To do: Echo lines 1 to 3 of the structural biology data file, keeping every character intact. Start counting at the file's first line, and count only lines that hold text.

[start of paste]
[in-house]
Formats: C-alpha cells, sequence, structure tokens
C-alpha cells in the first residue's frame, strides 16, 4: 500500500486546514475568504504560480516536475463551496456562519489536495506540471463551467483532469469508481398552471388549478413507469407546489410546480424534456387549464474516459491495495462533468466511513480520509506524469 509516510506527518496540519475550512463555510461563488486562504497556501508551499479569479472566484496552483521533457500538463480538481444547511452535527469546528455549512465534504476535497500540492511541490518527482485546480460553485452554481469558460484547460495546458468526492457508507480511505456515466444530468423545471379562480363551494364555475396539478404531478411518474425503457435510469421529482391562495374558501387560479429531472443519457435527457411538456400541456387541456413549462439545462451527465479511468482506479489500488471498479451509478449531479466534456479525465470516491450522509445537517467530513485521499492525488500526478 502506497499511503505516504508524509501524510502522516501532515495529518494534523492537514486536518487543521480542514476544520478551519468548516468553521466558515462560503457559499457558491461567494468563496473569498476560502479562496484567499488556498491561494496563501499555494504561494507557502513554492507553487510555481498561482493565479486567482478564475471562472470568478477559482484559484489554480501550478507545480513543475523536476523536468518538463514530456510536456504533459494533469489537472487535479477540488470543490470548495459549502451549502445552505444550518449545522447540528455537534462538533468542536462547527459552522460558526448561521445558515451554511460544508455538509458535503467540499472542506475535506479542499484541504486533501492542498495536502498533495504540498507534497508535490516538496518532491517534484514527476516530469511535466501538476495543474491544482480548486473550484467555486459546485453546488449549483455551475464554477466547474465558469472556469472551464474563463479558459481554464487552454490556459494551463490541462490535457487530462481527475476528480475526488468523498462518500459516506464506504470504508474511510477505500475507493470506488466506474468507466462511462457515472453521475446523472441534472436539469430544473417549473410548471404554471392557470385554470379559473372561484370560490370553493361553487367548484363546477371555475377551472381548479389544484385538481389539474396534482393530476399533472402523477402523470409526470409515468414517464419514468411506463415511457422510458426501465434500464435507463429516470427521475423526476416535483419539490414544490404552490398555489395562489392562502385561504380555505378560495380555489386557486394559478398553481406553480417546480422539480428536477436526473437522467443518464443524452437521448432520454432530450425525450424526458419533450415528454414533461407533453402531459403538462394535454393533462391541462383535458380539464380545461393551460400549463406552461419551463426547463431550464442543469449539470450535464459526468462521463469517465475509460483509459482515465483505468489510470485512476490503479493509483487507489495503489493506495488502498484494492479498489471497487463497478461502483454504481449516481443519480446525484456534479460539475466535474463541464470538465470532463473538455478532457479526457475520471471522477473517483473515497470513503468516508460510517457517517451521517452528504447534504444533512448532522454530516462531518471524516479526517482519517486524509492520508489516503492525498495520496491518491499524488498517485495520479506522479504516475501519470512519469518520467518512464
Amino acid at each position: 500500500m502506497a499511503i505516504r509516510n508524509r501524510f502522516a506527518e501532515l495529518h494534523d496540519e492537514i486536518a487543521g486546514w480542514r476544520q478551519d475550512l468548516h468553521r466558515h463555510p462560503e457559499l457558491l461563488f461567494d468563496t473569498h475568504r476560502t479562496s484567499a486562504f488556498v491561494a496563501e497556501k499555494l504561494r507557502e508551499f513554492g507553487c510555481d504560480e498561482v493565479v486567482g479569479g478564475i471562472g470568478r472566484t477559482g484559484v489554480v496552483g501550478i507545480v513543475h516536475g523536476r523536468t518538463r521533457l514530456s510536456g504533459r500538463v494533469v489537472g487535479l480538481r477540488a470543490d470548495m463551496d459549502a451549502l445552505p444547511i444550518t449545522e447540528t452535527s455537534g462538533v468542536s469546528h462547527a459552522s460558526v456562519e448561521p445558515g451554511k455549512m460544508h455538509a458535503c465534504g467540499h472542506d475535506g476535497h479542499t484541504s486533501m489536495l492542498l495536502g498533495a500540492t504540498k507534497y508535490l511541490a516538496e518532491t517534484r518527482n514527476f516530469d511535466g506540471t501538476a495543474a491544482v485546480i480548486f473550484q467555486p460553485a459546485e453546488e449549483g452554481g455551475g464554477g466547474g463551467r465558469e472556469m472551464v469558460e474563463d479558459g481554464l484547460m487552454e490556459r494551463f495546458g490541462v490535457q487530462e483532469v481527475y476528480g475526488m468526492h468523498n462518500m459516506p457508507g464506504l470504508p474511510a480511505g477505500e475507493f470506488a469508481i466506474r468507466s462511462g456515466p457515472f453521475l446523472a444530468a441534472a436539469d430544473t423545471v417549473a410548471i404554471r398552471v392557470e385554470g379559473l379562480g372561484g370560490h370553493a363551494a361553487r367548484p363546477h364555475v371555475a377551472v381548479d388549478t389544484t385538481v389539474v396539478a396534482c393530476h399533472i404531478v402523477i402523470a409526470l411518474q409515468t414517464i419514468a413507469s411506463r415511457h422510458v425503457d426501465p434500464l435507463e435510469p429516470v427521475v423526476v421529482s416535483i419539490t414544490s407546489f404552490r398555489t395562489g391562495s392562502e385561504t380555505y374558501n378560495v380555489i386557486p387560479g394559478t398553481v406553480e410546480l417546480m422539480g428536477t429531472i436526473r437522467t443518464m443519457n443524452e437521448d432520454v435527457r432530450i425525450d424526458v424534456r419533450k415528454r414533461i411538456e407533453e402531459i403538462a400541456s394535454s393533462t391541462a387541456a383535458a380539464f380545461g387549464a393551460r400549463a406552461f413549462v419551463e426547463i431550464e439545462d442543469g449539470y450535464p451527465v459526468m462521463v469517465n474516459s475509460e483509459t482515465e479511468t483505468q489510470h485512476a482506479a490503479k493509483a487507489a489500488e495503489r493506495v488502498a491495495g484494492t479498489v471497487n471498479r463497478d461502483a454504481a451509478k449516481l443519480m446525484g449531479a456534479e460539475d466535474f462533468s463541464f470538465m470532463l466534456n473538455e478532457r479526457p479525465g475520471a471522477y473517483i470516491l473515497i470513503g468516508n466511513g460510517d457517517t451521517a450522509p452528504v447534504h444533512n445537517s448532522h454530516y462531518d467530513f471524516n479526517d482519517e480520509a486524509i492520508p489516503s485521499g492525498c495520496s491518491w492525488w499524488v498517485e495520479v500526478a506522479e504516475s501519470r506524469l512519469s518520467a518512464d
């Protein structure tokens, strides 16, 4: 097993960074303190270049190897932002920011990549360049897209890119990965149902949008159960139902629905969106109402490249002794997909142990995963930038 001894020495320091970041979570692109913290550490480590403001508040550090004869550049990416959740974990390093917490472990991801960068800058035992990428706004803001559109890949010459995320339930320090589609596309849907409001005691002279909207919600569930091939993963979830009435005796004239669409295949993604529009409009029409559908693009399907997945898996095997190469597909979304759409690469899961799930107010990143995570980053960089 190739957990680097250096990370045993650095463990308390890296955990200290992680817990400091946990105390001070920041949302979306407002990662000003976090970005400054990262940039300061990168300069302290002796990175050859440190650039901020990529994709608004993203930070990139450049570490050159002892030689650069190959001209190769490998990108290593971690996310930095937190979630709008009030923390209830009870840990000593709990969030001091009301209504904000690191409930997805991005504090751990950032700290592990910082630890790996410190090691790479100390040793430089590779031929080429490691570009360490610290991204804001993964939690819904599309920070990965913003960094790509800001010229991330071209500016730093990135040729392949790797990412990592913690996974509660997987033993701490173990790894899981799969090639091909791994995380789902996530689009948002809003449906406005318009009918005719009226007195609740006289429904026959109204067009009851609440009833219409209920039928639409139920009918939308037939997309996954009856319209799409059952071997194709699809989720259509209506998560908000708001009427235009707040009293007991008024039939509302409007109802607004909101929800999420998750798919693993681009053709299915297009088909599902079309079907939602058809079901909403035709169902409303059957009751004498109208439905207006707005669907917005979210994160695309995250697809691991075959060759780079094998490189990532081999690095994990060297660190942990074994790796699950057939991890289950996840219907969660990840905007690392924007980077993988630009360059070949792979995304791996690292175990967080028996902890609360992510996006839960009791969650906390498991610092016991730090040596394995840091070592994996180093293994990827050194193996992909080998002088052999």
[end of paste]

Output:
[in-house]
Formats: C-alpha cells, sequence, structure tokens
C-alpha cells in the first residue's frame, strides 16, 4: 500500500486546514475568504504560480516536475463551496456562519489536495506540471463551467483532469469508481398552471388549478413507469407546489410546480424534456387549464474516459491495495462533468466511513480520509506524469 509516510506527518496540519475550512463555510461563488486562504497556501508551499479569479472566484496552483521533457500538463480538481444547511452535527469546528455549512465534504476535497500540492511541490518527482485546480460553485452554481469558460484547460495546458468526492457508507480511505456515466444530468423545471379562480363551494364555475396539478404531478411518474425503457435510469421529482391562495374558501387560479429531472443519457435527457411538456400541456387541456413549462439545462451527465479511468482506479489500488471498479451509478449531479466534456479525465470516491450522509445537517467530513485521499492525488500526478 502506497499511503505516504508524509501524510502522516501532515495529518494534523492537514486536518487543521480542514476544520478551519468548516468553521466558515462560503457559499457558491461567494468563496473569498476560502479562496484567499488556498491561494496563501499555494504561494507557502513554492507553487510555481498561482493565479486567482478564475471562472470568478477559482484559484489554480501550478507545480513543475523536476523536468518538463514530456510536456504533459494533469489537472487535479477540488470543490470548495459549502451549502445552505444550518449545522447540528455537534462538533468542536462547527459552522460558526448561521445558515451554511460544508455538509458535503467540499472542506475535506479542499484541504486533501492542498495536502498533495504540498507534497508535490516538496518532491517534484514527476516530469511535466501538476495543474491544482480548486473550484467555486459546485453546488449549483455551475464554477466547474465558469472556469472551464474563463479558459481554464487552454490556459494551463490541462490535457487530462481527475476528480475526488468523498462518500459516506464506504470504508474511510477505500475507493470506488466506474468507466462511462457515472453521475446523472441534472436539469430544473417549473410548471404554471392557470385554470379559473372561484370560490370553493361553487367548484363546477371555475377551472381548479389544484385538481389539474396534482393530476399533472402523477402523470409526470409515468414517464419514468411506463415511457422510458426501465434500464435507463429516470427521475423526476416535483419539490414544490404552490398555489395562489392562502385561504380555505378560495380555489386557486394559478398553481406553480417546480422539480428536477436526473437522467443518464443524452437521448432520454432530450425525450424526458419533450415528454414533461407533453402531459403538462394535454393533462391541462383535458380539464380545461393551460400549463406552461419551463426547463431550464442543469449539470450535464459526468462521463469517465475509460483509459482515465483505468489510470485512476490503479493509483487507489495503489493506495488502498484494492479498489471497487463497478461502483454504481449516481443519480446525484456534479460539475466535474463541464470538465470532463473538455478532457479526457475520471471522477473517483473515497470513503468516508460510517457517517451521517452528504447534504444533512448532522454530516462531518471524516479526517482519517486524509492520508489516503492525498495520496491518491499524488498517485495520479506522479504516475501519470512519469518520467518512464